You've probably seen the video posted all over Twitter.
It's U.S. women's soccer star forward Alex Morgan pretending to sip a cup of tea — pinkie in the air and all — after scoring a goal that clinched a World Cup semifinal win against England.
If you've seen that goal, you've likely also read or heard criticism of the U.S. women's team at this year's World Cup: that they're too cocky, disrespectful or childish.
The players answered their critics by winning the tournament on Sunday, beating the Netherlands 2-0 in France for the team's fourth World Cup title.
As for fans' take on the criticism? Those gathered to watch Sunday's game at The Black Hart of St. Paul, a soccer bar near Allianz Field, weren't buying it.
Katelin Grote of Minneapolis said the criticism shows the double standard women face.
"I don't know. You don't say that, like, 'LeBron James is being so cocky,' " she said. "He's celebrating because he's the best. It's a level of respect (for women) that's really different and really frustrating."
Alex Morgan and Megan Rapinoe are two of the team's lightning rods, and they finished tied with England's Ellen White for the most goals scored in the World Cup tournament, with six each. (Morgan and Rapinoe also had three assists.)
Jeff Rueter of St. Paul writes about soccer for The Athletic. He agreed that the women's team faced criticism in a way that men's teams do not. For them, success is a double-edged sword.
"Every single time the U.S. makes a run like this, people take it more seriously," he said. "You'll see even, like, the jock talk TV shout-shows saying, you know, 'Let's talk about the goals.' And you're seeing the bad side of it, which is the controversy that comes up every time they celebrate. You know, some of those ugly things, where clearly they wouldn't do that if a man was celebrating in the same manner."
In their first match of the World Cup, the U.S. faced Thailand and shut out the Thai team 13-O. They faced some criticism for running up the score, but Rueter sees it differently.
"It would have been more disrespectful if they'd just started running passing drills through their defenders," he said. "And if, you know, at 6-0 or something, they just held onto the ball or they kept kicking it out of bounds ... I do believe that it's more of a sign of respect when you're actually willing to keep playing the game as if it's as big a game as you've ever played."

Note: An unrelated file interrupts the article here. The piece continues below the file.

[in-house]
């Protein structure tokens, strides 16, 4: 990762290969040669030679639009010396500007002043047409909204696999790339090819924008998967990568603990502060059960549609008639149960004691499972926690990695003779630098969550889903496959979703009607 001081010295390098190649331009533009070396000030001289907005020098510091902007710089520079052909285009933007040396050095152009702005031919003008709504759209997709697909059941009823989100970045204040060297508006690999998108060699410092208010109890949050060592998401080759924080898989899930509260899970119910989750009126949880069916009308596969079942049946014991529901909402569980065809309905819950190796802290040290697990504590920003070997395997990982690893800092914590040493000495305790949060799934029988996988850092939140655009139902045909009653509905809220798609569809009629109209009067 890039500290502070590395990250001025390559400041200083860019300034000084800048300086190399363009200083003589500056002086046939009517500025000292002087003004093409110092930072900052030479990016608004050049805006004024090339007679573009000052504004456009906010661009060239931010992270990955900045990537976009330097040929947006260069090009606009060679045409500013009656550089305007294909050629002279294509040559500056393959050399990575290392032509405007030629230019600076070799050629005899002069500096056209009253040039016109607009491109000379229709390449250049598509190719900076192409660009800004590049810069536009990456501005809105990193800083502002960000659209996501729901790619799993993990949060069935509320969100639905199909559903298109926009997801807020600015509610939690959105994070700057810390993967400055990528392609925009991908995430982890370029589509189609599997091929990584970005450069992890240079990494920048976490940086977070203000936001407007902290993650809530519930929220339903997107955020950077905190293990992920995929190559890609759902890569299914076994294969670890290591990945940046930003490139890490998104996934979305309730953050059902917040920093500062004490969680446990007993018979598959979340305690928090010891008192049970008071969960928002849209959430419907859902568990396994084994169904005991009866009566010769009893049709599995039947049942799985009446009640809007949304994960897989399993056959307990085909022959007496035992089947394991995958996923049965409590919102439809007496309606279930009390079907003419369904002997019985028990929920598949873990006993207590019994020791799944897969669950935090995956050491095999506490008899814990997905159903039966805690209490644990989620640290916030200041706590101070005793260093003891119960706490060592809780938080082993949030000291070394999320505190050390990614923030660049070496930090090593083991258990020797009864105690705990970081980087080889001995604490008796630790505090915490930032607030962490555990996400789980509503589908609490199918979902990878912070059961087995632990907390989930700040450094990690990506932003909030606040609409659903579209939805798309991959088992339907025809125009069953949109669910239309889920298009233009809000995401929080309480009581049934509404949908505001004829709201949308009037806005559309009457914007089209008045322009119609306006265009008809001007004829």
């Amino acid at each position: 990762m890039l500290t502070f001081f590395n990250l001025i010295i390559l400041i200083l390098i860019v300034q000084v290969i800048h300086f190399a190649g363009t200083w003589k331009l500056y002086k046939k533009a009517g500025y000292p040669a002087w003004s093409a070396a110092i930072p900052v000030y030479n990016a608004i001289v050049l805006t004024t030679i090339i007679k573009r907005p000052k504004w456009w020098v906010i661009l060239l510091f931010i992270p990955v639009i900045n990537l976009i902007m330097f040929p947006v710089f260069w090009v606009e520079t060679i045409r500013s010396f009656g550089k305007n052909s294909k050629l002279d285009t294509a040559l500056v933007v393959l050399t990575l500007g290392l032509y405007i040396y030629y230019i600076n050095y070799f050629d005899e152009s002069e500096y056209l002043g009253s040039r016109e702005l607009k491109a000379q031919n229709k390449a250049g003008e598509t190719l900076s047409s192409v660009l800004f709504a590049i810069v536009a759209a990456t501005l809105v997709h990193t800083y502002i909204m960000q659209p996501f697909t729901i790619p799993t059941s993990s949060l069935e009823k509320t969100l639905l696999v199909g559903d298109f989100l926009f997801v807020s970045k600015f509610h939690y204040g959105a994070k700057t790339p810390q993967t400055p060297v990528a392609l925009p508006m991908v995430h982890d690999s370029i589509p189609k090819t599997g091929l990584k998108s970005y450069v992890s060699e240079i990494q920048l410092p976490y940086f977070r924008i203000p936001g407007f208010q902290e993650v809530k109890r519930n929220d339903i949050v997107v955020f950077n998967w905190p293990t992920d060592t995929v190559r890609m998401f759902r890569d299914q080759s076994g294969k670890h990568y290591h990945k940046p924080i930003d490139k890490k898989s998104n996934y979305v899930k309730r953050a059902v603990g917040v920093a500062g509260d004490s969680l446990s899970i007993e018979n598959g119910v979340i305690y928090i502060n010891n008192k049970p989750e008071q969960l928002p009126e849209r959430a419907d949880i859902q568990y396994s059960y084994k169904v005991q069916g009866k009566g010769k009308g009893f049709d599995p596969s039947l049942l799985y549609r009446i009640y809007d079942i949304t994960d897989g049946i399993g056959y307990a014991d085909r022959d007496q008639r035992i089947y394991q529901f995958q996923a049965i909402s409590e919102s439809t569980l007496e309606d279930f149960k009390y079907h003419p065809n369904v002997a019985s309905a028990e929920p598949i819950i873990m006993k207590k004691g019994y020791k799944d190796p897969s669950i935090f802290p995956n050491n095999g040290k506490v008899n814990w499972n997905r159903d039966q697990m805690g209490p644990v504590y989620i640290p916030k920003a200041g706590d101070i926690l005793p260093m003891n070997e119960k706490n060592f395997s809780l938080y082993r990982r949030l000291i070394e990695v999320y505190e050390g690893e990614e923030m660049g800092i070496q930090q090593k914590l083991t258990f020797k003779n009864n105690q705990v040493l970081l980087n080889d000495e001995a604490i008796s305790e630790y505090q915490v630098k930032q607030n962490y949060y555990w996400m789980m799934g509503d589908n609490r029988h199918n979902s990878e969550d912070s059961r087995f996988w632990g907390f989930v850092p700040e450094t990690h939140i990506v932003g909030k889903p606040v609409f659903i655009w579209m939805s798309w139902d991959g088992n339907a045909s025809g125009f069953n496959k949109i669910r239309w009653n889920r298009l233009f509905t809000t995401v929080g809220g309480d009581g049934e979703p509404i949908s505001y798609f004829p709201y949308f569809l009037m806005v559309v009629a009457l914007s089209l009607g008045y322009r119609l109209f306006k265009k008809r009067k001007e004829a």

In that Thailand game, the U.S. women's team scored more goals in that one game than the U.S. men's team has scored in all of their appearances at the World Cup since 2006 combined.
And that's significant because the women's team wasn't just playing for the World Cup title. They're in the middle of a legal fight for equal pay.
Earlier this year, 28 members of the team sued U.S. Soccer for what they call "institutionalized gender discrimination." They allege that not only are they paid significantly less than their male counterparts — they also get the short straw when it comes to the resources that are put into coaching, facilities and travel arrangements.
Though their legal fight is still far from over, after Sunday the players now have one more major victory under their belts.
But Mary Jo Kane, director of the Tucker Center at the University of Minnesota, disagrees.
"They're very savvy politically, they're very savvy in terms of media coverage and the narratives that they help create," she said. "So the fact that they emphasize the lawsuit when they can — I mean, what better moment for them to bring their case to the world and to the American people than to do it during the World Cup when they're winning. ... And this is my point about, 'Isn't this a distraction?' And it wasn't ... a distraction. If anything, it fueled them, and then they went out and won. ... They just seemed so comfortable in their bodies and comfortable in who they are."
For Kane, that attitude isn't an problem. It's a strength.
"I think of cocky as a really — I see that as a positive term. They are cocky and they have swagger. And if they didn't have that kind of confidence in themselves and ... a never-back-down mentality, they wouldn't be world champions," she said. "You have to have that level of confidence in yourself. You have to have that level of swagger and just short of arrogance on your side to win at that level."
For all the critics that rose up during this World Cup, the U.S. team also has solidified and expanded its fan base.
Back at the Black Hart of St. Paul, Katelin Grote, who identifies as a queer woman, said it's been powerful to see Rapinoe dominate the tournament as an openly lesbian player.
The owner of the bar, Wes Burdine, also noted that representation is important. He said fans appreciate how outspoken and confident the players are.
"I think that ... Megan Rapinoe or Heather O'Reilly or Ali Krieger are really great about standing up for what they believe in," he said. "Soccer is never just about soccer. ... Especially someone like Megan Rapinoe, who leads the way in trying to make sure that she uses her platform to bring people together and stand up for people. I think that's brilliant. And you can see the way that fans respond to it."
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